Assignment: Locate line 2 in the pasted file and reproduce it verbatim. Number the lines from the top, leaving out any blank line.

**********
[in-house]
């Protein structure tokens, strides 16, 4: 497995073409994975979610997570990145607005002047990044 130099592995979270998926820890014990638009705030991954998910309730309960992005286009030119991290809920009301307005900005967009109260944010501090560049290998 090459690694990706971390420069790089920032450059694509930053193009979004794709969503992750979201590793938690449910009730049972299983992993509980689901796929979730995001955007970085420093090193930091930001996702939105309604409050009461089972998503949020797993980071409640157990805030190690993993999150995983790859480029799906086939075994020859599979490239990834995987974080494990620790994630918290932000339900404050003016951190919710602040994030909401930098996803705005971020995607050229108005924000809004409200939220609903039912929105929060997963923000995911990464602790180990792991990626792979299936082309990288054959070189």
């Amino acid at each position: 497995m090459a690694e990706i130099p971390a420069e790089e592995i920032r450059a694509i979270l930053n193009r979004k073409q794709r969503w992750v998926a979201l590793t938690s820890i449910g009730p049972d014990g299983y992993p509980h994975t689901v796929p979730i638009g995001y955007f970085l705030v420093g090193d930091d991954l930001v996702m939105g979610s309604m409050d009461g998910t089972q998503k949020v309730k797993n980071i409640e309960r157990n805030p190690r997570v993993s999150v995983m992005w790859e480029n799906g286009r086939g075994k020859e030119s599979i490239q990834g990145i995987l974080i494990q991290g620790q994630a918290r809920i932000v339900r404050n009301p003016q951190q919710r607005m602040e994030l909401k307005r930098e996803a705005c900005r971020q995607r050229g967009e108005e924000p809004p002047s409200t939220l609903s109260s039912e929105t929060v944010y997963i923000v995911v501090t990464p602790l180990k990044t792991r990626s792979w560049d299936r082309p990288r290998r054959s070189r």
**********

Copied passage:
């Protein structure tokens, strides 16, 4: 497995073409994975979610997570990145607005002047990044 130099592995979270998926820890014990638009705030991954998910309730309960992005286009030119991290809920009301307005900005967009109260944010501090560049290998 090459690694990706971390420069790089920032450059694509930053193009979004794709969503992750979201590793938690449910009730049972299983992993509980689901796929979730995001955007970085420093090193930091930001996702939105309604409050009461089972998503949020797993980071409640157990805030190690993993999150995983790859480029799906086939075994020859599979490239990834995987974080494990620790994630918290932000339900404050003016951190919710602040994030909401930098996803705005971020995607050229108005924000809004409200939220609903039912929105929060997963923000995911990464602790180990792991990626792979299936082309990288054959070189």